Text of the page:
If you’ve presented yourself well throughout the job interview, you will be in a strong position to do two critical closing acts. First, you want to make sure the interviewer does not leave the room with any doubt you are the right person for the job. Second, you want to know the outcome before you leave.

Reservations come in one of three forms. Your goal is to eliminate two of them and soften the third.

how to close the interview to ensure you get the jobI’m a huge fan of open-ended questions. They get the interviewer talking and help you explore areas in which you might not have ventured. The end of the interview, however, is not the time to be asking open-ended questions. It is the time to be sure you gather any insight regarding how the interviewer feels about you and eliminate any misunderstandings (remember those?).

I have toyed with this for years, constantly looking for the most economical, bulletproof question to ask toward the end of the interview. I have determined that “Do you have any reservations about hiring me?” is the closest thing to perfection. I recognize that some people will consider this a negative question. Others might prefer a softer approach with something such as “Is there anything else you’d like to know about me?” or “Is there anything I can clarify?” or “How do you feel I match up for the job?” While all of these are nice questions, they leave entirely too much room for the interviewer to skirt the issue you ultimately need answered, which is “Why won’t you hire me?”

When inquiring about the specific reservations, you narrow the scope of the information you want. You need to be very specific that you want to know herreservations. While it is nice to know where you scored well, generally speaking companies don’t hire you because of what they think you can’t do rather than what you can do. This “reservation” question serves as a safety net and allows you to clarify any communication gaps the interviewer might have. Her reservations typically come in one of three forms:

  • Misunderstanding something you said
  • Complete blind spot from an area she didn’t investigate
  • Valid reservation because of something you did or said, skill gap, and so on

If she misunderstood you, you are now in a position to clarify your original message. In the event she drew an incorrect conclusion because she didn’t have the time to investigate key portions of your work experience, you can now highlight the experience you have in that area. The second issue is quite common. Interviewers simply assume you don’t have the experience if they didn’t ask you about it. Of course, there is always a chance that the interviewer has a valid reservation. At least at this point, you know it and can determine how to address it. I often recommend ending on a high note by confirming how you would eliminate that actual reservation. The most important part of this closing technique is ensuring that the interviewer leaves with no doubt you are the right person for the job.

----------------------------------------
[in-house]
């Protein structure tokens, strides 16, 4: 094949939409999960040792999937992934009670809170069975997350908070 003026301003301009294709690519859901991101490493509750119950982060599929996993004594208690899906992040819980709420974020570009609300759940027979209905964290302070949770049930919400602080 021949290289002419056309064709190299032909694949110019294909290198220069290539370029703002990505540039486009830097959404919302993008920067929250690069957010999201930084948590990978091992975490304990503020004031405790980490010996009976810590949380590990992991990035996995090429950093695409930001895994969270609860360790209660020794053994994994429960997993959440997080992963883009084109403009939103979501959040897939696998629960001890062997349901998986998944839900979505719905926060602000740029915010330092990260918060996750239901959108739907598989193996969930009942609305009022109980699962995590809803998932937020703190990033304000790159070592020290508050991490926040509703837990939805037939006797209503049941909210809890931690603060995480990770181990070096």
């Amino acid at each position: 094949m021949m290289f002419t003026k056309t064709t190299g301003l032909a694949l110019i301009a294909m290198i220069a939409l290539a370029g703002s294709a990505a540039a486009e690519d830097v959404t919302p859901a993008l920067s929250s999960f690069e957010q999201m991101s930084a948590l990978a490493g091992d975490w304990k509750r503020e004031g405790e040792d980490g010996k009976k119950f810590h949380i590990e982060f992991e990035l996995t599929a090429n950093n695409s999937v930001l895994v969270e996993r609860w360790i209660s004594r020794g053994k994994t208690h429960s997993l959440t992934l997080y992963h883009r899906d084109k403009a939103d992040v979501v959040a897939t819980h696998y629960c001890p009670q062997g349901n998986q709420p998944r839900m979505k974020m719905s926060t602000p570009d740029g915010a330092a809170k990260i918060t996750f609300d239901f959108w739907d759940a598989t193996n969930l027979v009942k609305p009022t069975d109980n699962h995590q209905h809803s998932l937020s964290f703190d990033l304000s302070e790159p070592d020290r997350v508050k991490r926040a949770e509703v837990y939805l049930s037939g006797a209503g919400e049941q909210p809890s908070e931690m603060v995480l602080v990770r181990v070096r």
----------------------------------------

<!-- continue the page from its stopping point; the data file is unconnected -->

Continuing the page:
No one likes to make a decision independently anymore. Help reassure the interviewer it is okay to hire you.

It seems to me that people have trouble making decisions for themselves. It doesn’t matter whether it’s what shirt to buy or what car to lease. Hiring decisions are one of the touchiest decisions that an employer faces, especially because no one wants to inherit the blame for a faulty hire. You need to reassure every single interviewer in the process that hiring you is the right decision. They literally need encouragement from you that it is okay. How do you do that?

The first thing you need to do is gain control of the interview. This is usually not too difficult at the end, because either you are in your question-asking period or the interviewer will transfer it to you with, “Is there anything else?” or “Do you have any more questions for me?” Regardless of the entry point, you can do three things to provide them the encouragement they need: Confirm, Assure, and Close.

Confirm: You want to restate your understanding of what the employer needs. This serves two purposes. First, it leaves the employer with the impression that you truly understand the position and therefore can make an educated decision to join the company. It will also uncover any gaps you have in your understanding of the position. Once you have stated your understanding or have received clarity, you can proceed to assuring them of your strengths and fit. For example: “I want to confirm that you are looking for someone with strong

[insert skills and experience here] to work on [insert responsibilities here]. Is that correct? [Let the interviewer confirm your assumption or clarify.] If so, I’d like to recap my strengths.”

Assure: You can now literally repeat your strengths as they relate to the requirements and align to the job responsibilities. For example: “As we discussed during the interview, I have extensive experience in [insert a brief recap of those strengths you touched upon during the session]. I believe that helps you see I am an ideal candidate for the position.”

Close: Confirm for the interviewer that based on what they need and offer and your match of experience with the requirements of the position, you are very interested in the job and company. It also helps to show that you are confident you will perform well. Follow this up with a question regarding next steps. For example: “Because we are such as great fit, I want you to know that I am extremely interested the job. Is there anything else I can provide to help with your decision? What would be the next step in the process?”

You’re welcome to download a complimentary eBook of Interview Intervention: Communication That Gets You Hired by signing up for the email distribution list on the front page of the milewalk website!